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nz-pushed-to-create-copyright-laws-by-us-government

 
 
William Brown
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      05-03-2011

http://www.neowin.net/news/nz-pushed...-us-government


Does this also mean that we will be policed from out side New Zealand..?
 
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Donchano
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      05-03-2011

On Tue, 03 May 2011 18:44:41 +1200, William Brown <(E-Mail Removed)>
shouted from the highest rooftop:

>
>http://www.neowin.net/news/nz-pushed...-us-government
>
>
>Does this also mean that we will be policed from out side New Zealand..?


No ... it means you're a cross-posting idiot and that your've escaped
from the institution once again.

--

Q: What's the difference between a crossposter and a crossdresser?

A: A crossdresser has more balls.
 
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oiltroll
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      05-03-2011
William Brown wrote:

>
> http://www.neowin.net/news/nz-pushed...ht-laws-by-us-

government
>
>
> Does this also mean that we will be policed from out side New Zealand..?


I consider it a form of treason to lock in future parliaments to decisions,
at least corrupt, to do so. I believe any law that cannot be revoked by
parliament (and cannot be hacked to oblivion by the our courts) to be
unconscionable.



 
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Bruce Sinclair
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      05-03-2011
In article <ipo9uc$st$(E-Mail Removed)>, oiltroll <(E-Mail Removed)> wrote:
>William Brown wrote:
>> http://www.neowin.net/news/nz-pushed...ht-laws-by-us-

>government


>> Does this also mean that we will be policed from out side New Zealand..?

>I consider it a form of treason to lock in future parliaments to decisions,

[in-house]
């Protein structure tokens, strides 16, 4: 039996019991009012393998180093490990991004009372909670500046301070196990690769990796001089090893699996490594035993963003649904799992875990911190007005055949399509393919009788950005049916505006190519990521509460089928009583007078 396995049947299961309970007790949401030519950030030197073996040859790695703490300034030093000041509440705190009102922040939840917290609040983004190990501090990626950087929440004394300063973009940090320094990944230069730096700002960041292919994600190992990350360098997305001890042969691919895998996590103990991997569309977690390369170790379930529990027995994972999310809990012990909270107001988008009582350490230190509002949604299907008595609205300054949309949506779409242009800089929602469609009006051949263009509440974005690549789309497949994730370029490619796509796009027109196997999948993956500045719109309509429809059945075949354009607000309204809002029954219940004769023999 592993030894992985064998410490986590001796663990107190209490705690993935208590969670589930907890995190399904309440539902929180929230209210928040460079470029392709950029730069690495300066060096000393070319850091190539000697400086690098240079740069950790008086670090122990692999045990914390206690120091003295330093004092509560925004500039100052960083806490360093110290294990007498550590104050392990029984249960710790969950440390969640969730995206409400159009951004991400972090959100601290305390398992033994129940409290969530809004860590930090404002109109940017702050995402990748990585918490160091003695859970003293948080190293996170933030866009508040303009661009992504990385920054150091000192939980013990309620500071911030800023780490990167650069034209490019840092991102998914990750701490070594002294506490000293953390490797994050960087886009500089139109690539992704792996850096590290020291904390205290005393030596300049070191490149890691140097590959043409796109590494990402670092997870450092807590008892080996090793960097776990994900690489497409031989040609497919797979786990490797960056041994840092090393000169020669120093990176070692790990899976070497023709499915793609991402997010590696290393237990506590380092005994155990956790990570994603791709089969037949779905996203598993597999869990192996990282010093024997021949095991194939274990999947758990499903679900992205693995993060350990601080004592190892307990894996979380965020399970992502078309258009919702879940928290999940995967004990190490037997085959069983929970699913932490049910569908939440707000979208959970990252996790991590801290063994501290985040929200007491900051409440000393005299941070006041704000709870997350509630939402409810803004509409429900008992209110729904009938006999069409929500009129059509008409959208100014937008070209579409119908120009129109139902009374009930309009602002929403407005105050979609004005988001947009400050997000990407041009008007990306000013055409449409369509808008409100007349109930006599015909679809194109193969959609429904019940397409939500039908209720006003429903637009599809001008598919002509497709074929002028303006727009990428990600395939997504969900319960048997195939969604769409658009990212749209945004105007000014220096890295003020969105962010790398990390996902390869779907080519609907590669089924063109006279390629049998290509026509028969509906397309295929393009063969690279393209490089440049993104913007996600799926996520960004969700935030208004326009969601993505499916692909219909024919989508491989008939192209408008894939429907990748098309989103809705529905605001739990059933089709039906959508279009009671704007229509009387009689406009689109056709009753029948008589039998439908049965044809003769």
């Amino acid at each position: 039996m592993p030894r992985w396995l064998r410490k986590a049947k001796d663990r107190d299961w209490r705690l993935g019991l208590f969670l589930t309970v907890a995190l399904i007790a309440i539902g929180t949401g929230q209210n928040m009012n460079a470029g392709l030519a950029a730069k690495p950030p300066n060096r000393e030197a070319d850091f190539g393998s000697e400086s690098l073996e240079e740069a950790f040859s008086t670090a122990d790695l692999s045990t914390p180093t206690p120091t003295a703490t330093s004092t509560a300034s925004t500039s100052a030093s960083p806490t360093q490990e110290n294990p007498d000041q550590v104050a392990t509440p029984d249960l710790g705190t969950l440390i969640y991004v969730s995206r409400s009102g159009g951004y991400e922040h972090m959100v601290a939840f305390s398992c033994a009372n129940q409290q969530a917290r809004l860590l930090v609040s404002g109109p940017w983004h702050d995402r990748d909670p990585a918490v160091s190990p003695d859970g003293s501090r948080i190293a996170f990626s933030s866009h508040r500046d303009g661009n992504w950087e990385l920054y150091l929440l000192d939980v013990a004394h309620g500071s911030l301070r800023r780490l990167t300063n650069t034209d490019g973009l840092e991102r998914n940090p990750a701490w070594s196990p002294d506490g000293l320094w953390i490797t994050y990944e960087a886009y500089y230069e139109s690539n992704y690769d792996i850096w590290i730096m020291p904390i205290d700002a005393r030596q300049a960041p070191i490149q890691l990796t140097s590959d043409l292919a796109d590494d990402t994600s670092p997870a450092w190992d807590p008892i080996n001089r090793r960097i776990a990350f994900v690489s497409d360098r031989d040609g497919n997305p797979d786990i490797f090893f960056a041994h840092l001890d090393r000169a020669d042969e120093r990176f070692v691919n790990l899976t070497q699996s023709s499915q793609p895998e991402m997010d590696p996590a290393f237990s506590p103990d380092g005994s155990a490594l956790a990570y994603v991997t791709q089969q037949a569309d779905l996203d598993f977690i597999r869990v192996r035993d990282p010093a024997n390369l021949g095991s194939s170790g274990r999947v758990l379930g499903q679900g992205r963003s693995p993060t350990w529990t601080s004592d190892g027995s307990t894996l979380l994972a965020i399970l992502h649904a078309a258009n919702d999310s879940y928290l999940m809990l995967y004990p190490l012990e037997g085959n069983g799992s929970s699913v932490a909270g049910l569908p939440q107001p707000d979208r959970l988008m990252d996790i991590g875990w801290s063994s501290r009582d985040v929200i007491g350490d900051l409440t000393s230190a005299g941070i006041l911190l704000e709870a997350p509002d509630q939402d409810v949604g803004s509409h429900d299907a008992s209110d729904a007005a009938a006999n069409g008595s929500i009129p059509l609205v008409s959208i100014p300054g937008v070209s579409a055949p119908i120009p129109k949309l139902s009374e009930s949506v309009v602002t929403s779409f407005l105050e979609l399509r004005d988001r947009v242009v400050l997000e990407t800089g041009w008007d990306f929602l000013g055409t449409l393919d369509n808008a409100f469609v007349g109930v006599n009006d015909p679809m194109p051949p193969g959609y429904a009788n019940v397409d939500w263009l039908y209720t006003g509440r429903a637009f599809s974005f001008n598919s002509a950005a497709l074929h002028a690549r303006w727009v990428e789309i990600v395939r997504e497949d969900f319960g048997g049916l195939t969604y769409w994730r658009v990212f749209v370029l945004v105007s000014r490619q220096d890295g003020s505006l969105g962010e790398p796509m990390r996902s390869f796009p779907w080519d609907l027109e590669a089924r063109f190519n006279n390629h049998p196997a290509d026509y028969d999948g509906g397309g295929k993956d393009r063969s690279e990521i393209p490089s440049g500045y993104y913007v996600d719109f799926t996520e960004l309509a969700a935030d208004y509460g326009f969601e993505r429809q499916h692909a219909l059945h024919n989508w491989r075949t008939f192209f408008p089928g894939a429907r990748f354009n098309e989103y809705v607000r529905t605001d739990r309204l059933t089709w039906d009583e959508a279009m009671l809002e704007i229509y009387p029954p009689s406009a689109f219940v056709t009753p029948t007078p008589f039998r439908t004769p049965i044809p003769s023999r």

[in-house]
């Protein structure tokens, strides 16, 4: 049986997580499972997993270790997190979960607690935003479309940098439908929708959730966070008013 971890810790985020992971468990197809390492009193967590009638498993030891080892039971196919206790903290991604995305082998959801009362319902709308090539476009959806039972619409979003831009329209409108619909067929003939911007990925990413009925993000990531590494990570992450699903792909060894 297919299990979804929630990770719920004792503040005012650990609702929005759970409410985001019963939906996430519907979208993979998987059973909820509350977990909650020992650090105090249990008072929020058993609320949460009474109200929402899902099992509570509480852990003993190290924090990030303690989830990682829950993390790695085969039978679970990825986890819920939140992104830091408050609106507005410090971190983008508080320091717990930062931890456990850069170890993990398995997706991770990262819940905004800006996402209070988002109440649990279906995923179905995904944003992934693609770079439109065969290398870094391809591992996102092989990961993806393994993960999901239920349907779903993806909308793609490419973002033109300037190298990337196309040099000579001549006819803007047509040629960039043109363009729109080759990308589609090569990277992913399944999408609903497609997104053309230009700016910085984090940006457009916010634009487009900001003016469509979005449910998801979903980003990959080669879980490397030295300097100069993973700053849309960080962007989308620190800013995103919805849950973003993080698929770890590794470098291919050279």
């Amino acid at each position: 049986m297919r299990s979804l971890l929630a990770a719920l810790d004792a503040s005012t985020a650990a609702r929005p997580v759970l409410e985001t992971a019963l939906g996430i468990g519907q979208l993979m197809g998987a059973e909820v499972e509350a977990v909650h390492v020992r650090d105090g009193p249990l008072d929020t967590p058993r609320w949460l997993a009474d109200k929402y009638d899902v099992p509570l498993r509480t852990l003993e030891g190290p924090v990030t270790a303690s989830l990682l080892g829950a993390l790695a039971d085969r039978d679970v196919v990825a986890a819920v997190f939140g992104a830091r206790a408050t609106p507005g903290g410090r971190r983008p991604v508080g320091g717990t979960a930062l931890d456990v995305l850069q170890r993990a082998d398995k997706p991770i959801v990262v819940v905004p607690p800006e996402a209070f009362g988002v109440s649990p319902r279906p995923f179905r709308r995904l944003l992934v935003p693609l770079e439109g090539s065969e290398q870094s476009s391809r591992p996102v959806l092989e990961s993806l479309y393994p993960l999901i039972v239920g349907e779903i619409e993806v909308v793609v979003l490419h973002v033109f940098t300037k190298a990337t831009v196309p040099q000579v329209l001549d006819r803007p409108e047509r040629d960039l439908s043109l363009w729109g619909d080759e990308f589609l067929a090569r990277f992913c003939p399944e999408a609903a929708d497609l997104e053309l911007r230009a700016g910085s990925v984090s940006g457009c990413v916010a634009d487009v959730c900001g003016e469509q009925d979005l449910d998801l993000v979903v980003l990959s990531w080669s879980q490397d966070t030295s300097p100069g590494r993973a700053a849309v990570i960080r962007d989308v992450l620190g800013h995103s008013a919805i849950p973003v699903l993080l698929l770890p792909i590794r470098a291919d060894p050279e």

>at least corrupt, to do so. I believe any law that cannot be revoked by
>parliament (and cannot be hacked to oblivion by the our courts) to be
>unconscionable.


Current governments cannot bind future governments in any way, even if they
think they can. It isn't possible. There's no way.
As I regularly say to people ... "of course, the government could change the
rules". They are, of course, in charge of them ... at least theoretically.



 
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Bruce Sinclair
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      05-03-2011
In article <(E-Mail Removed)>, Allistar <(E-Mail Removed)> wrote:
>oiltroll wrote:

(snip)

>> I consider it a form of treason to lock in future parliaments to
>> decisions, at least corrupt, to do so. I believe any law that cannot be
>> revoked by parliament (and cannot be hacked to oblivion by the our courts)
>> to be unconscionable.

>
>I can see your point. What about contracts made to external parties? If one
>government forms a contract to a company, should a successive government be
>able to break that contract? It's a tricky one because a contract is a
>contract.


That's why contracts usually include penalty clauses. They can be broken,
but there are (or should be ?) consequences.
A recent example, the fleet of ministerial BMWs. Contract not broken, but it
could have been.



 
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Bruce Sinclair
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      05-04-2011
In article <(E-Mail Removed)>, Allistar <(E-Mail Removed)> wrote:
>Bruce Sinclair wrote:
>> In article <ipo9uc$st$(E-Mail Removed)>, oiltroll
>> <(E-Mail Removed)> wrote:
>>>William Brown wrote:
>>>> http://www.neowin.net/news/nz-pushed...ht-laws-by-us-
>>>government

>>
>>>> Does this also mean that we will be policed from out side New Zealand..?
>>>I consider it a form of treason to lock in future parliaments to
>>>decisions, at least corrupt, to do so. I believe any law that cannot be
>>>revoked by parliament (and cannot be hacked to oblivion by the our courts)
>>>to be unconscionable.

>>
>> Current governments cannot bind future governments in any way, even if
>> they think they can. It isn't possible. There's no way.
>> As I regularly say to people ... "of course, the government could change
>> the rules". They are, of course, in charge of them ... at least
>> theoretically.
>>

>
>The main rules should be laid out in a constitution and the primary rules
>should not be able to be changed by governments. They should be mere
>caretakers, not power brokers.


I generally disagree (excellent counter example, USA ) ... but this is
the wrong group for that discussion.

 
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victor
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      05-04-2011
On 4/05/2011 10:33 a.m., Bruce Sinclair wrote:
> In article<ipo9uc$st$(E-Mail Removed)>, oiltroll<(E-Mail Removed)> wrote:
>> William Brown wrote:
>>> http://www.neowin.net/news/nz-pushed...ht-laws-by-us-

>> government

>